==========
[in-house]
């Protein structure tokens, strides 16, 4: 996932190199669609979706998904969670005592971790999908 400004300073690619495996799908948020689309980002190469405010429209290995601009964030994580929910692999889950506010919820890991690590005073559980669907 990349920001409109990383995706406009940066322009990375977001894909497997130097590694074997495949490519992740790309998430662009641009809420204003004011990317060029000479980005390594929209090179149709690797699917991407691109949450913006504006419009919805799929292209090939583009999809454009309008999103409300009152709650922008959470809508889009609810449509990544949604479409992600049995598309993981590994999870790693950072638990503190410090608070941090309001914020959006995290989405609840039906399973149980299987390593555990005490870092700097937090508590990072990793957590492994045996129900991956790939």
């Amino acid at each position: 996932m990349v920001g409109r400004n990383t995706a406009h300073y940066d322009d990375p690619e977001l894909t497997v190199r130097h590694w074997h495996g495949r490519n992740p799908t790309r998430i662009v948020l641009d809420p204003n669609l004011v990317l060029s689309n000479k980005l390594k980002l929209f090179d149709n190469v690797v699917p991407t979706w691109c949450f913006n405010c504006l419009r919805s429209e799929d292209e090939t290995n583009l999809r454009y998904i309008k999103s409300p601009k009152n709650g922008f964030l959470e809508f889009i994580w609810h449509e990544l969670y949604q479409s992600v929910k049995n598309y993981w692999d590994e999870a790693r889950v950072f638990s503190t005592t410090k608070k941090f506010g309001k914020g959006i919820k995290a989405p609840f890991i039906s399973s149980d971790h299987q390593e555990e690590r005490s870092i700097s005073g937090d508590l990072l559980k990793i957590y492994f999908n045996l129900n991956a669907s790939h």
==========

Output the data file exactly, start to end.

[in-house]
């Protein structure tokens, strides 16, 4: 996932190199669609979706998904969670005592971790999908 400004300073690619495996799908948020689309980002190469405010429209290995601009964030994580929910692999889950506010919820890991690590005073559980669907 990349920001409109990383995706406009940066322009990375977001894909497997130097590694074997495949490519992740790309998430662009641009809420204003004011990317060029000479980005390594929209090179149709690797699917991407691109949450913006504006419009919805799929292209090939583009999809454009309008999103409300009152709650922008959470809508889009609810449509990544949604479409992600049995598309993981590994999870790693950072638990503190410090608070941090309001914020959006995290989405609840039906399973149980299987390593555990005490870092700097937090508590990072990793957590492994045996129900991956790939």
């Amino acid at each position: 996932m990349v920001g409109r400004n990383t995706a406009h300073y940066d322009d990375p690619e977001l894909t497997v190199r130097h590694w074997h495996g495949r490519n992740p799908t790309r998430i662009v948020l641009d809420p204003n669609l004011v990317l060029s689309n000479k980005l390594k980002l929209f090179d149709n190469v690797v699917p991407t979706w691109c949450f913006n405010c504006l419009r919805s429209e799929d292209e090939t290995n583009l999809r454009y998904i309008k999103s409300p601009k009152n709650g922008f964030l959470e809508f889009i994580w609810h449509e990544l969670y949604q479409s992600v929910k049995n598309y993981w692999d590994e999870a790693r889950v950072f638990s503190t005592t410090k608070k941090f506010g309001k914020g959006i919820k995290a989405p609840f890991i039906s399973s149980d971790h299987q390593e555990e690590r005490s870092i700097s005073g937090d508590l990072l559980k990793i957590y492994f999908n045996l129900n991956a669907s790939h």